In his Physics, Aristotle seems to work with two different accounts of the beginning and end of a locomotion: On the one hand, a particular locomotion is understood as a movement from A to B so that A counts as the starting point, and B as the end point. On the other hand, a particular locomotion is what occurs after something ceases to rest and before it rests again. These two accounts could obviously come apart – as is the case when in approaching my end point of my journey from Athens to Corinth I decided not to stop once I have arrived in Corinth, but carry on in the direction of Sparta. Here “being in Corinth” seems to be part of what makes it the kinêsis from Athens to Corinth, and Aristotle often specifies a motion by its end point, while ‘being at rest at Corinth’ is, so to speak, definitionally posterior. However, Aristotle’s definition of motion in Physics III seem to speak in favour of a motion being essentially determined by not being at rest, as this is the point at which the potentiality in question will be fully actualized. In this paper I will investigate which of the two accounts enjoys priority in Aristotle and why; I will also inquire how this discussion features into the infamous problem of how to conceive of the transition from motion to rest in Aristotelian terms.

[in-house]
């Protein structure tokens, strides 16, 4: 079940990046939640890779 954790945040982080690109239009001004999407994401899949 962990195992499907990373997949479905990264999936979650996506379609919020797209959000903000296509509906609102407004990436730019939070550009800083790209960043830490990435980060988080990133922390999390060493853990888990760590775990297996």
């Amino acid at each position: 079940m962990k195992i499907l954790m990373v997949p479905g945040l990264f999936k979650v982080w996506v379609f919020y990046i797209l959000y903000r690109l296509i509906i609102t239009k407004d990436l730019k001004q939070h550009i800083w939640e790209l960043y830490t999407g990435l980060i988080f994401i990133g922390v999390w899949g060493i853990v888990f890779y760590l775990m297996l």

This lecture was given on Fri, 2 July 2021, 09:10 (UK time) as part of the workshop Change and Changemakers in Ancient Philosophy. The workshop is a collaborative initiative of the Change and Changemakers Network (Siegen) together with the Mereology of Potentiality Project (Oxford).